Effect of piroxicam on gait in patients with osteoarthritis of the knee
Article first published online: 13 DEC 2005
Copyright © 1993 American College of Rheumatology
Arthritis & Rheumatism
Volume 36, Issue 9, pages 1207–1213, September 1993
How to Cite
Schnitzer, T. J., Popovich, J. M., Andersson, G. B. J. and Andriacchi, T. P. (1993), Effect of piroxicam on gait in patients with osteoarthritis of the knee. Arthritis & Rheumatism, 36: 1207–1213. doi: 10.1002/art.1780360905
- Issue published online: 13 DEC 2005
- Article first published online: 13 DEC 2005
- Manuscript Accepted: 11 FEB 1993
- Manuscript Received: 22 JUL 1992
- Pfizer International
Objective. To determine whether the use of a nonsteroidal antiinflammatory drug (NSAID) in patients with painful osteoarthritis (OA) of the knee would result in alterations in specific biomechanical parameters of gait.
Methods. Eighteen patients with symptomatic knee OA and varus knee deformity underwent initial clinical evaluation for pain and activities of daily living, and assessment of parameters of gait utilizing a well-described computerized system. All patients were then treated with piroxicam at 20 mg once daily, and clinical and gait analyses were repeated after 4 weeks.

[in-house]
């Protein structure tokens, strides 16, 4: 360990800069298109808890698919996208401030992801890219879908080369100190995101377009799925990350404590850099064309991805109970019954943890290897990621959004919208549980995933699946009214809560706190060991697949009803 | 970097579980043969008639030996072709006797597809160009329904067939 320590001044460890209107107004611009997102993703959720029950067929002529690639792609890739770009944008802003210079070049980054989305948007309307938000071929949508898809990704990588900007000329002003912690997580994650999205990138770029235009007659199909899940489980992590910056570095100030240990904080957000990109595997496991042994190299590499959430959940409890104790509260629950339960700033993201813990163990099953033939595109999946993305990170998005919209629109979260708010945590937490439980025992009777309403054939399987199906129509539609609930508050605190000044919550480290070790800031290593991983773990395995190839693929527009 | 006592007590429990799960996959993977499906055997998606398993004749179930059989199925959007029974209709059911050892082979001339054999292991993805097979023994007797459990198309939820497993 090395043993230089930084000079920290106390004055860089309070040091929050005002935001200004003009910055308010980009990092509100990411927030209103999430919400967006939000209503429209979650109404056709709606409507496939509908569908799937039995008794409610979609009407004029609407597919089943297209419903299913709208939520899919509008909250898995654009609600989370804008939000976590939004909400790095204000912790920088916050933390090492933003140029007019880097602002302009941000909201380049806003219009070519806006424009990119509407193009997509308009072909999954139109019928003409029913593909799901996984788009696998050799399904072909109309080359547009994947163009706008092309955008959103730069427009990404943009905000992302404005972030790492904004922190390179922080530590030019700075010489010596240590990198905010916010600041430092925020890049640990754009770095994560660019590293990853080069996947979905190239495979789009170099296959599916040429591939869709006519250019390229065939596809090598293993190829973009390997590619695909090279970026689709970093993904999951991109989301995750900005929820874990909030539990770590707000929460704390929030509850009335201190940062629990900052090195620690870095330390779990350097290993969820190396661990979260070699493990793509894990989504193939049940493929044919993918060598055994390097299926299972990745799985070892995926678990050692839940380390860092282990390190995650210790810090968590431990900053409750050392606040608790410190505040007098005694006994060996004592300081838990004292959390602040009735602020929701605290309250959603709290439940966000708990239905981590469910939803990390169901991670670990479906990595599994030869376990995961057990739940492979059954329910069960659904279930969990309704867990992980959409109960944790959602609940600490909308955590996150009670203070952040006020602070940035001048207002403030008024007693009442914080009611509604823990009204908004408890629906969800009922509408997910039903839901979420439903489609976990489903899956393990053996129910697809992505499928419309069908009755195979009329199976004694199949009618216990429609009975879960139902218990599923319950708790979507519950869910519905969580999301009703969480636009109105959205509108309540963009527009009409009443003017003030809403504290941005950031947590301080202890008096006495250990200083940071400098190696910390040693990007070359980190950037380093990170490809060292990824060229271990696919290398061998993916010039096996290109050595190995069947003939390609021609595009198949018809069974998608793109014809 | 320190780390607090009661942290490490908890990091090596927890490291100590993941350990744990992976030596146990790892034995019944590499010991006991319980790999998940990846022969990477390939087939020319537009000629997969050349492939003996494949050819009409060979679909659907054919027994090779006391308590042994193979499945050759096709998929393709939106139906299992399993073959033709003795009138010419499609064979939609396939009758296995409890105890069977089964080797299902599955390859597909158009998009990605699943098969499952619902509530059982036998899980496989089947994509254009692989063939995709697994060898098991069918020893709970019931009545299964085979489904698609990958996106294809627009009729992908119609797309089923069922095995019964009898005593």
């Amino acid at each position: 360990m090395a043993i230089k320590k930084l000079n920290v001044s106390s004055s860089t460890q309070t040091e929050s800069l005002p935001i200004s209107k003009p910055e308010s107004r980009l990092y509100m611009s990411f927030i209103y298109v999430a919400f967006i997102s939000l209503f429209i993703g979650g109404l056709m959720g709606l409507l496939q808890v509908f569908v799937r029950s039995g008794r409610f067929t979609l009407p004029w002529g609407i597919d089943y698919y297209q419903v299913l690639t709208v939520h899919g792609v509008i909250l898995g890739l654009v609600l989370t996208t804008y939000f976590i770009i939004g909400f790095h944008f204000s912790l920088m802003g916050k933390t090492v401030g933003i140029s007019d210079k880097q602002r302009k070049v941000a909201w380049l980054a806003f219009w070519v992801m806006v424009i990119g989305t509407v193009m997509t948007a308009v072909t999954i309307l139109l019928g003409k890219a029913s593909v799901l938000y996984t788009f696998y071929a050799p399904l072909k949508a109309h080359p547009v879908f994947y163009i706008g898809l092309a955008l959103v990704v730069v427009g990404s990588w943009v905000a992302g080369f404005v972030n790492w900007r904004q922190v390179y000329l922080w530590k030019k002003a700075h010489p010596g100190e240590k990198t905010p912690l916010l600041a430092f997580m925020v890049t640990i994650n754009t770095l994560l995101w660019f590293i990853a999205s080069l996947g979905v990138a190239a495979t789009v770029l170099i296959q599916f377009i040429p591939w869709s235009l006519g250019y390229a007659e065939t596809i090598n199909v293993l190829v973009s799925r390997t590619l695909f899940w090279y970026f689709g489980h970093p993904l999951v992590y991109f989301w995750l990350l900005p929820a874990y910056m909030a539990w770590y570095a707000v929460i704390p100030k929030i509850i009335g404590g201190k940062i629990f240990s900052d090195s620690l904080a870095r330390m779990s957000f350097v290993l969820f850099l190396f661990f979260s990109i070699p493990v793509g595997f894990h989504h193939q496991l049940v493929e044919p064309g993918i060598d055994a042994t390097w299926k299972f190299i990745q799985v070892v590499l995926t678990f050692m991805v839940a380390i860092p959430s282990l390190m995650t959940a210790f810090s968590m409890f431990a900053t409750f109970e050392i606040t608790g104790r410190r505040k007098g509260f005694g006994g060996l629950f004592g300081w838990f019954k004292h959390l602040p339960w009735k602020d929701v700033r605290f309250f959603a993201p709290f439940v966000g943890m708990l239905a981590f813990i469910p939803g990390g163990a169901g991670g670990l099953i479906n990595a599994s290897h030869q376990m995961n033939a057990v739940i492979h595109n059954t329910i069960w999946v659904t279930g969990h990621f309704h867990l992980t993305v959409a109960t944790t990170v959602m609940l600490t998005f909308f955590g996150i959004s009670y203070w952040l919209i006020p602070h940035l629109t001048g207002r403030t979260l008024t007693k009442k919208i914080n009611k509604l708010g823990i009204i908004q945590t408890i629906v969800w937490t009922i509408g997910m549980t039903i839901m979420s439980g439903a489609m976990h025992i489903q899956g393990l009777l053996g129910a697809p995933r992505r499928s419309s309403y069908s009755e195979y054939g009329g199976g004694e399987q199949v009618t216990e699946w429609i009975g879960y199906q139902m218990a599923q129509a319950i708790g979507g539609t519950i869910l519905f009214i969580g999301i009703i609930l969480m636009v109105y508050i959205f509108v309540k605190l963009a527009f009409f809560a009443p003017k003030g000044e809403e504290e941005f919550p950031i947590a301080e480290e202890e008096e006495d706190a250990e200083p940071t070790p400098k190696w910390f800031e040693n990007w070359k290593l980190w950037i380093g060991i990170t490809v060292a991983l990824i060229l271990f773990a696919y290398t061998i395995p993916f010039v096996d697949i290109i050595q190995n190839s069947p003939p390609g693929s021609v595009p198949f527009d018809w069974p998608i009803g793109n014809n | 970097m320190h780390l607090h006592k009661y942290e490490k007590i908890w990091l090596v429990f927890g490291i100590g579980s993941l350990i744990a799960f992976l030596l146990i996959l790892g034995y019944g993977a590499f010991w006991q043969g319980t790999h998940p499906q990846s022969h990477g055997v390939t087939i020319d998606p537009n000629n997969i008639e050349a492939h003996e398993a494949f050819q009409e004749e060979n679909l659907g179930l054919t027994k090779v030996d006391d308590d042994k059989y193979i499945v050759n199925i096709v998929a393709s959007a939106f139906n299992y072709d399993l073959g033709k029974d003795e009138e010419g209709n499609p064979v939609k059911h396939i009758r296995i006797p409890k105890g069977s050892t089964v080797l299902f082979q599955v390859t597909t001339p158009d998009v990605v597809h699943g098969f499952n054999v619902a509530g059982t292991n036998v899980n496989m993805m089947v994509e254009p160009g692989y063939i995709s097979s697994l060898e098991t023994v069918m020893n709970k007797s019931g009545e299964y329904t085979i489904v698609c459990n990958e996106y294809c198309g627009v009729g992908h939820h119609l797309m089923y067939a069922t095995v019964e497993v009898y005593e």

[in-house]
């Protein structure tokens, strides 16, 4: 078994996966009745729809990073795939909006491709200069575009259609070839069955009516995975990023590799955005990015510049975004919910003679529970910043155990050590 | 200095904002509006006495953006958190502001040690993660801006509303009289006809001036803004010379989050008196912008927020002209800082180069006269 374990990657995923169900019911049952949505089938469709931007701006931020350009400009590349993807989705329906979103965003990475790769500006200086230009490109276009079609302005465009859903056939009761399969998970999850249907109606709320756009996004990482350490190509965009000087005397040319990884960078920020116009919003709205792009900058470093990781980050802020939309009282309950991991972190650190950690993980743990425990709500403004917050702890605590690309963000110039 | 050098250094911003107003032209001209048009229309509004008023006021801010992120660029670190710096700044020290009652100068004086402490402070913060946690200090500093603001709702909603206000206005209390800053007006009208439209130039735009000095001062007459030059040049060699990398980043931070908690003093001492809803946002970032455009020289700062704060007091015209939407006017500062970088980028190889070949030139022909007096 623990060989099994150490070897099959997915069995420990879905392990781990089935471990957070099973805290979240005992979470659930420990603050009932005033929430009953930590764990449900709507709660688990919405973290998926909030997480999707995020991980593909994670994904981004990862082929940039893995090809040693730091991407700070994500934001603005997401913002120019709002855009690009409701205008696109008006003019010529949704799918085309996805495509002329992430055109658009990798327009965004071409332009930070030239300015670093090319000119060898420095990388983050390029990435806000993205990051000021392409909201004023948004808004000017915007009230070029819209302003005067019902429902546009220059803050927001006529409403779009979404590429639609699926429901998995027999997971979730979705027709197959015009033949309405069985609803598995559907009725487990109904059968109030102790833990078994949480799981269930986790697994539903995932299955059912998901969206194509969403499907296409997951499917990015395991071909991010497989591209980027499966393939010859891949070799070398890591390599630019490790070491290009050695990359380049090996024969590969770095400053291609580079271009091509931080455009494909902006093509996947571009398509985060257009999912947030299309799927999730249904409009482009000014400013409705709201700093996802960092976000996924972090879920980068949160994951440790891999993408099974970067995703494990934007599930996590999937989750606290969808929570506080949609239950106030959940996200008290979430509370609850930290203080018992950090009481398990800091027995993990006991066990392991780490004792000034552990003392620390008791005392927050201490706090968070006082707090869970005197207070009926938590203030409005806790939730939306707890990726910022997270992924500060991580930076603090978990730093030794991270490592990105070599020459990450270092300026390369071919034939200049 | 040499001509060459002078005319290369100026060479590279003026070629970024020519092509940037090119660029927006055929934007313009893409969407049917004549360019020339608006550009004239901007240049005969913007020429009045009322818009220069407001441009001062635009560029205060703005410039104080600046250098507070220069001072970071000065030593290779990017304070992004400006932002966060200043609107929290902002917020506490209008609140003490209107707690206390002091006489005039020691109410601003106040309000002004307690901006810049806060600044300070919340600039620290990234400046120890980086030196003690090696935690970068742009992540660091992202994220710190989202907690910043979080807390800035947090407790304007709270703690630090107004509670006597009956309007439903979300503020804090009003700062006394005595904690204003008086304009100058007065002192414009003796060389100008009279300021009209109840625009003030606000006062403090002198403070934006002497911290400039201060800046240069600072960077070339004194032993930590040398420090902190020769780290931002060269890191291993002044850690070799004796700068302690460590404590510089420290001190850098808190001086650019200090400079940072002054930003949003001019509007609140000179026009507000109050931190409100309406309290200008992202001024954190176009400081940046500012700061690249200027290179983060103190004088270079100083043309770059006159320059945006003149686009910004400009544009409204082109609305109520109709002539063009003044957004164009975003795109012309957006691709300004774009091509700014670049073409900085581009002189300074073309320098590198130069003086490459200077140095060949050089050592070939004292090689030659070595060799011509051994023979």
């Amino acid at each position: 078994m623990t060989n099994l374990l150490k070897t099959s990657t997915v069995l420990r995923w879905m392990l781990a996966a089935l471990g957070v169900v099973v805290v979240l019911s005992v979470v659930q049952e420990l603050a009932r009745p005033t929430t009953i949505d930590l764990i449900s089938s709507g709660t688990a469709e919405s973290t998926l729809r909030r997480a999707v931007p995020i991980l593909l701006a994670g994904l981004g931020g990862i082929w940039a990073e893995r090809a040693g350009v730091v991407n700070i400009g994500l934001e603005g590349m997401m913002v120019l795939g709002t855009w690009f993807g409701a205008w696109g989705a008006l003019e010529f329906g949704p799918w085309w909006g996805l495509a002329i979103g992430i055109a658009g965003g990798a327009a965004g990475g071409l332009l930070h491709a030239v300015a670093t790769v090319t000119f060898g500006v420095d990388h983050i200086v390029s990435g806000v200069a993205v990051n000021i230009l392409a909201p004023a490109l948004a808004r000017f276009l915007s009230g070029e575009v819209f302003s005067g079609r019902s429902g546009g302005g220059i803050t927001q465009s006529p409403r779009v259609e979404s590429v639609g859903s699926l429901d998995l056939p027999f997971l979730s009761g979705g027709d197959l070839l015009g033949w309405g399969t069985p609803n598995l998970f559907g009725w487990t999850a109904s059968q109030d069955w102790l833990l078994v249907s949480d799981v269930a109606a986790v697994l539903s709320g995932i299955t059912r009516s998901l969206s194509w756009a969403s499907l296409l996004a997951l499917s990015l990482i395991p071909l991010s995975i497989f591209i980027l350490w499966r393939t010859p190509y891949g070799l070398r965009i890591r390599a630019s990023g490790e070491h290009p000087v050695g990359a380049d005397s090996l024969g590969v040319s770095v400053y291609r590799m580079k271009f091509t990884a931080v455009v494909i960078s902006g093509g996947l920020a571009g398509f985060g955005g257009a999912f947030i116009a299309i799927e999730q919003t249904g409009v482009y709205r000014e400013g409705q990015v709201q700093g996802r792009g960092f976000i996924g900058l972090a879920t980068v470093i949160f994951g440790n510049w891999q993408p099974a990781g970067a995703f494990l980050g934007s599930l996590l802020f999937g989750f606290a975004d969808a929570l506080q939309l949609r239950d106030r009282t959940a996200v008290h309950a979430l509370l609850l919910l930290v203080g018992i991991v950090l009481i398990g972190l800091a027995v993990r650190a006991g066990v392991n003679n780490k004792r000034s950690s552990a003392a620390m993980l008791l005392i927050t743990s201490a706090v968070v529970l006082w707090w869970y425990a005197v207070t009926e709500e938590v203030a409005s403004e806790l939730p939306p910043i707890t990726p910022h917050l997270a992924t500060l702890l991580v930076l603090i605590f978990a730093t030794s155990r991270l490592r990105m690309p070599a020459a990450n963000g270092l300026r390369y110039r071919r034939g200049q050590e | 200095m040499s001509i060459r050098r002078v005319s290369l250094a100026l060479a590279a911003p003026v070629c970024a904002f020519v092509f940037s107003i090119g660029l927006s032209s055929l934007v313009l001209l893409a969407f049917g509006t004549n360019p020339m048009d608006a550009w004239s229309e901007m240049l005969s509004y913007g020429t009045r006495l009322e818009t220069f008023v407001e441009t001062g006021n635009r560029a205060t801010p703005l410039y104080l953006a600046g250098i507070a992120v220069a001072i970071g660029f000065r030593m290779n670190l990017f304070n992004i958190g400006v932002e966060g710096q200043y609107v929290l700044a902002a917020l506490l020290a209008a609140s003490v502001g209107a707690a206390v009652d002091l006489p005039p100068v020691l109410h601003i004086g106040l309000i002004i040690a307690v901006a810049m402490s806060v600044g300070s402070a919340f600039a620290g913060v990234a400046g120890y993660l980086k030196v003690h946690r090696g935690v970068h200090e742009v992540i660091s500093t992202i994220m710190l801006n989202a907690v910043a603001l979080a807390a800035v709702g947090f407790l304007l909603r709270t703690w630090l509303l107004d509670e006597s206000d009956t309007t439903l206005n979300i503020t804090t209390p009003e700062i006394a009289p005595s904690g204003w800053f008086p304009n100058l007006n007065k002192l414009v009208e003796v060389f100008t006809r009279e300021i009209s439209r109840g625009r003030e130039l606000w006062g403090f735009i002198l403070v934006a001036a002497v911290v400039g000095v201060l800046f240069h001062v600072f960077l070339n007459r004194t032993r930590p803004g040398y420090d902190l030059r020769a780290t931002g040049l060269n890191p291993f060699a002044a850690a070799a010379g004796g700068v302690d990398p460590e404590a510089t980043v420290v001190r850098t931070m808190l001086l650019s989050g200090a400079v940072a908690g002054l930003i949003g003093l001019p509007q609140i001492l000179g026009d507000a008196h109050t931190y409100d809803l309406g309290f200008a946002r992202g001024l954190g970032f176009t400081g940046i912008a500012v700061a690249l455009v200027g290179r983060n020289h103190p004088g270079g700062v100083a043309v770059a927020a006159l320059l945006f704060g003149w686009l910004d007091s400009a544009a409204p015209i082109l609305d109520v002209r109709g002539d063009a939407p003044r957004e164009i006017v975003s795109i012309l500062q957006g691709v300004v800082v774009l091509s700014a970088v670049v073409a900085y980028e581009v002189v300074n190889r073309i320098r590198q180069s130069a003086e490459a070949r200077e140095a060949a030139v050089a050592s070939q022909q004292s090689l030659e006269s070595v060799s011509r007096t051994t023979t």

Results. Fifteen of the 18 patients studied had a significant increase in the knee adduction moment after treatment. In the group as a whole there was a significant increase in knee adduction moment (mean percent body weight times height [%BWTH] 4.11 pretreatment versus 4.57 after 4 weeks of treatment; P < 0.01) and maximum quadriceps moment (mean %BWTH 2.13 pretreatment, 2.62 posttreatment; P < 0.01), as well as changes in other gait parameters that might be expected to be altered as a result of relief of pain. Sixteen of 18 patients experienced symptomatic relief, with a significant reduction in pain in the group as a whole after 4 weeks (P < 0.001).
Conclusion. NSAID treatment in patients with knee OA results in a reduction in symptomatic pain and an increase in loading of the knee. Whether the increased loading is due to the analgesic effects of the treatment is unknown, but if so, the development of agents capable of relieving pain while reducing loads at the knee may be desirable.